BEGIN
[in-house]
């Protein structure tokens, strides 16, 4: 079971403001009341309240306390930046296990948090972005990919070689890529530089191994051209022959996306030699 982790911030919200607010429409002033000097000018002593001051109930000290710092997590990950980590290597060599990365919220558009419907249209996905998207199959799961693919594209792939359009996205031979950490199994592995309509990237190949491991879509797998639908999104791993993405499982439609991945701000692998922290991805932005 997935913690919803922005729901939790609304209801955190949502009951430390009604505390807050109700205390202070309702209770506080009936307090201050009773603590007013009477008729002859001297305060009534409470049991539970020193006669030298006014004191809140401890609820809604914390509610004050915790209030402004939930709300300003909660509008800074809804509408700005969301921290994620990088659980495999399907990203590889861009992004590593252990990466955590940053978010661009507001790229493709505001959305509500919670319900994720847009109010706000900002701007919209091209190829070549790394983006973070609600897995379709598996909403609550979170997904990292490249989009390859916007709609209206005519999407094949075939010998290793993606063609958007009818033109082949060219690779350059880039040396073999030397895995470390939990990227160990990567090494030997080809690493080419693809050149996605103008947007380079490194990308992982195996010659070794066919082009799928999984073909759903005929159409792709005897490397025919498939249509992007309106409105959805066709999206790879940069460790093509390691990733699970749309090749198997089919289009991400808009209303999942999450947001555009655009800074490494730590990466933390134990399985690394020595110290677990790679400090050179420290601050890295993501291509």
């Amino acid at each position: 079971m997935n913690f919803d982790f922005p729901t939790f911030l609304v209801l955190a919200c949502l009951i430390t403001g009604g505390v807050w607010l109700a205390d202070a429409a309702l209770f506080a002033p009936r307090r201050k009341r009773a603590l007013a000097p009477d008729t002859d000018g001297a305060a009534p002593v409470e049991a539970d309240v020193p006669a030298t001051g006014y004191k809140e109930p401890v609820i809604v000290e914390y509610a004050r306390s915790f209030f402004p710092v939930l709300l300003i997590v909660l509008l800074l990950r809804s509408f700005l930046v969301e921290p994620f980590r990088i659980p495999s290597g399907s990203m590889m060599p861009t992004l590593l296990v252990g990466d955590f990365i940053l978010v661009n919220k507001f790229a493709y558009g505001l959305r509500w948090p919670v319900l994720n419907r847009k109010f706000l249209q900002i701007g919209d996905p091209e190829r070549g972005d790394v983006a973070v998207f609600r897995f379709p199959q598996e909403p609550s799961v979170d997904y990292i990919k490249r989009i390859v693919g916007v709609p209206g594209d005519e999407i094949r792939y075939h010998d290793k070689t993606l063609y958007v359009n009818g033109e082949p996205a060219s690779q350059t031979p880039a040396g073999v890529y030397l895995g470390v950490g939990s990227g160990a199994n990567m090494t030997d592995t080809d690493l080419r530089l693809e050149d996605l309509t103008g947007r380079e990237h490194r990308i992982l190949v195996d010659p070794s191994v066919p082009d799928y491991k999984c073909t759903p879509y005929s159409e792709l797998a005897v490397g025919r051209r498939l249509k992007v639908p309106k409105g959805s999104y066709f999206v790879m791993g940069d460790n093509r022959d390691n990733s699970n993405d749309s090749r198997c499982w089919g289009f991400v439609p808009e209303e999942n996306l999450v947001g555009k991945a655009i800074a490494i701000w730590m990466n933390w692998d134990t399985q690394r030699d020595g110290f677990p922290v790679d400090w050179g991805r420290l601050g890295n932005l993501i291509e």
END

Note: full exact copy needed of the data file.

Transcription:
[in-house]
């Protein structure tokens, strides 16, 4: 079971403001009341309240306390930046296990948090972005990919070689890529530089191994051209022959996306030699 982790911030919200607010429409002033000097000018002593001051109930000290710092997590990950980590290597060599990365919220558009419907249209996905998207199959799961693919594209792939359009996205031979950490199994592995309509990237190949491991879509797998639908999104791993993405499982439609991945701000692998922290991805932005 997935913690919803922005729901939790609304209801955190949502009951430390009604505390807050109700205390202070309702209770506080009936307090201050009773603590007013009477008729002859001297305060009534409470049991539970020193006669030298006014004191809140401890609820809604914390509610004050915790209030402004939930709300300003909660509008800074809804509408700005969301921290994620990088659980495999399907990203590889861009992004590593252990990466955590940053978010661009507001790229493709505001959305509500919670319900994720847009109010706000900002701007919209091209190829070549790394983006973070609600897995379709598996909403609550979170997904990292490249989009390859916007709609209206005519999407094949075939010998290793993606063609958007009818033109082949060219690779350059880039040396073999030397895995470390939990990227160990990567090494030997080809690493080419693809050149996605103008947007380079490194990308992982195996010659070794066919082009799928999984073909759903005929159409792709005897490397025919498939249509992007309106409105959805066709999206790879940069460790093509390691990733699970749309090749198997089919289009991400808009209303999942999450947001555009655009800074490494730590990466933390134990399985690394020595110290677990790679400090050179420290601050890295993501291509």
């Amino acid at each position: 079971m997935n913690f919803d982790f922005p729901t939790f911030l609304v209801l955190a919200c949502l009951i430390t403001g009604g505390v807050w607010l109700a205390d202070a429409a309702l209770f506080a002033p009936r307090r201050k009341r009773a603590l007013a000097p009477d008729t002859d000018g001297a305060a009534p002593v409470e049991a539970d309240v020193p006669a030298t001051g006014y004191k809140e109930p401890v609820i809604v000290e914390y509610a004050r306390s915790f209030f402004p710092v939930l709300l300003i997590v909660l509008l800074l990950r809804s509408f700005l930046v969301e921290p994620f980590r990088i659980p495999s290597g399907s990203m590889m060599p861009t992004l590593l296990v252990g990466d955590f990365i940053l978010v661009n919220k507001f790229a493709y558009g505001l959305r509500w948090p919670v319900l994720n419907r847009k109010f706000l249209q900002i701007g919209d996905p091209e190829r070549g972005d790394v983006a973070v998207f609600r897995f379709p199959q598996e909403p609550s799961v979170d997904y990292i990919k490249r989009i390859v693919g916007v709609p209206g594209d005519e999407i094949r792939y075939h010998d290793k070689t993606l063609y958007v359009n009818g033109e082949p996205a060219s690779q350059t031979p880039a040396g073999v890529y030397l895995g470390v950490g939990s990227g160990a199994n990567m090494t030997d592995t080809d690493l080419r530089l693809e050149d996605l309509t103008g947007r380079e990237h490194r990308i992982l190949v195996d010659p070794s191994v066919p082009d799928y491991k999984c073909t759903p879509y005929s159409e792709l797998a005897v490397g025919r051209r498939l249509k992007v639908p309106k409105g959805s999104y066709f999206v790879m791993g940069d460790n093509r022959d390691n990733s699970n993405d749309s090749r198997c499982w089919g289009f991400v439609p808009e209303e999942n996306l999450v947001g555009k991945a655009i800074a490494i701000w730590m990466n933390w692998d134990t399985q690394r030699d020595g110290f677990p922290v790679d400090w050179g991805r420290l601050g890295n932005l993501i291509e």